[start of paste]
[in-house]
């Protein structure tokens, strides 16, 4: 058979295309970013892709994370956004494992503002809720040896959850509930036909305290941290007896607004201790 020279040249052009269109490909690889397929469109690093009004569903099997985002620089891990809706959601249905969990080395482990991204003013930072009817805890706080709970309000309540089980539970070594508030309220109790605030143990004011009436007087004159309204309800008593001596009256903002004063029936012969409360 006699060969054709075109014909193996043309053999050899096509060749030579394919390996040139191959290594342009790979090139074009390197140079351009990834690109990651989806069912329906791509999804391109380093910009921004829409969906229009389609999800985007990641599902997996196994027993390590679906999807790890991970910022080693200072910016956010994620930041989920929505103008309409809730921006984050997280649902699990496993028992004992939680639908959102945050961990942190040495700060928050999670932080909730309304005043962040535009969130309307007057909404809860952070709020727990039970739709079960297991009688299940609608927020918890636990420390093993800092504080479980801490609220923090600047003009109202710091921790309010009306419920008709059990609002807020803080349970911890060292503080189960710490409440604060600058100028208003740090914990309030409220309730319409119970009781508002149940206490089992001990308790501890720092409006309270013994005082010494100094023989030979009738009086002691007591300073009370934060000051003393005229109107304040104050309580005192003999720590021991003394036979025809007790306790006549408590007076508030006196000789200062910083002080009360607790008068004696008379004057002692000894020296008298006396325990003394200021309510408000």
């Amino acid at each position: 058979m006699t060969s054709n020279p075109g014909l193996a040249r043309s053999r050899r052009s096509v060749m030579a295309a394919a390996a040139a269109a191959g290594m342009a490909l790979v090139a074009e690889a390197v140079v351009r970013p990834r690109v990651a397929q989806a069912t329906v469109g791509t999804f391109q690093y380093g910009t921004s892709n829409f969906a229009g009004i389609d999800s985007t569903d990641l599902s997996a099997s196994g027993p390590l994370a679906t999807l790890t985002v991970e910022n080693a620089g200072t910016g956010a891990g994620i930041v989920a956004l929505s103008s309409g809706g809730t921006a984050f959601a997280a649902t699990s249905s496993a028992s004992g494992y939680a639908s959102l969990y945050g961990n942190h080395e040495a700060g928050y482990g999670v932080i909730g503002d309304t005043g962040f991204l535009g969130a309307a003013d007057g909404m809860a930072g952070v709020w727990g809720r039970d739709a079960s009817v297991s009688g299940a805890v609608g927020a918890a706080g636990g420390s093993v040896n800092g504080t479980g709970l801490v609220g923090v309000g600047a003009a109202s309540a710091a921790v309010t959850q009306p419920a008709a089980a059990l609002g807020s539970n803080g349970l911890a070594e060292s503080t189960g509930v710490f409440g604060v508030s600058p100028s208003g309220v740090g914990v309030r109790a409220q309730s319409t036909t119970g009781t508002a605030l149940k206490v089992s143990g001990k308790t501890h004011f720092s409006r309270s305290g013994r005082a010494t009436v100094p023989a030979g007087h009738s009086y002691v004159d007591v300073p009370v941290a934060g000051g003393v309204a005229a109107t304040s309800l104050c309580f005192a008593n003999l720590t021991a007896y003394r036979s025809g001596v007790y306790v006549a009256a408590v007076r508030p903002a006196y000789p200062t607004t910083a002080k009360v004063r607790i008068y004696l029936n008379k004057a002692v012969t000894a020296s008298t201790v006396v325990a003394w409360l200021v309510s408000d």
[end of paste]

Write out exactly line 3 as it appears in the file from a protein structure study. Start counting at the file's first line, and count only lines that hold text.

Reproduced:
């Amino acid at each position: 058979m006699t060969s054709n020279p075109g014909l193996a040249r043309s053999r050899r052009s096509v060749m030579a295309a394919a390996a040139a269109a191959g290594m342009a490909l790979v090139a074009e690889a390197v140079v351009r970013p990834r690109v990651a397929q989806a069912t329906v469109g791509t999804f391109q690093y380093g910009t921004s892709n829409f969906a229009g009004i389609d999800s985007t569903d990641l599902s997996a099997s196994g027993p390590l994370a679906t999807l790890t985002v991970e910022n080693a620089g200072t910016g956010a891990g994620i930041v989920a956004l929505s103008s309409g809706g809730t921006a984050f959601a997280a649902t699990s249905s496993a028992s004992g494992y939680a639908s959102l969990y945050g961990n942190h080395e040495a700060g928050y482990g999670v932080i909730g503002d309304t005043g962040f991204l535009g969130a309307a003013d007057g909404m809860a930072g952070v709020w727990g809720r039970d739709a079960s009817v297991s009688g299940a805890v609608g927020a918890a706080g636990g420390s093993v040896n800092g504080t479980g709970l801490v609220g923090v309000g600047a003009a109202s309540a710091a921790v309010t959850q009306p419920a008709a089980a059990l609002g807020s539970n803080g349970l911890a070594e060292s503080t189960g509930v710490f409440g604060v508030s600058p100028s208003g309220v740090g914990v309030r109790a409220q309730s319409t036909t119970g009781t508002a605030l149940k206490v089992s143990g001990k308790t501890h004011f720092s409006r309270s305290g013994r005082a010494t009436v100094p023989a030979g007087h009738s009086y002691v004159d007591v300073p009370v941290a934060g000051g003393v309204a005229a109107t304040s309800l104050c309580f005192a008593n003999l720590t021991a007896y003394r036979s025809g001596v007790y306790v006549a009256a408590v007076r508030p903002a006196y000789p200062t607004t910083a002080k009360v004063r607790i008068y004696l029936n008379k004057a002692v012969t000894a020296s008298t201790v006396v325990a003394w409360l200021v309510s408000d």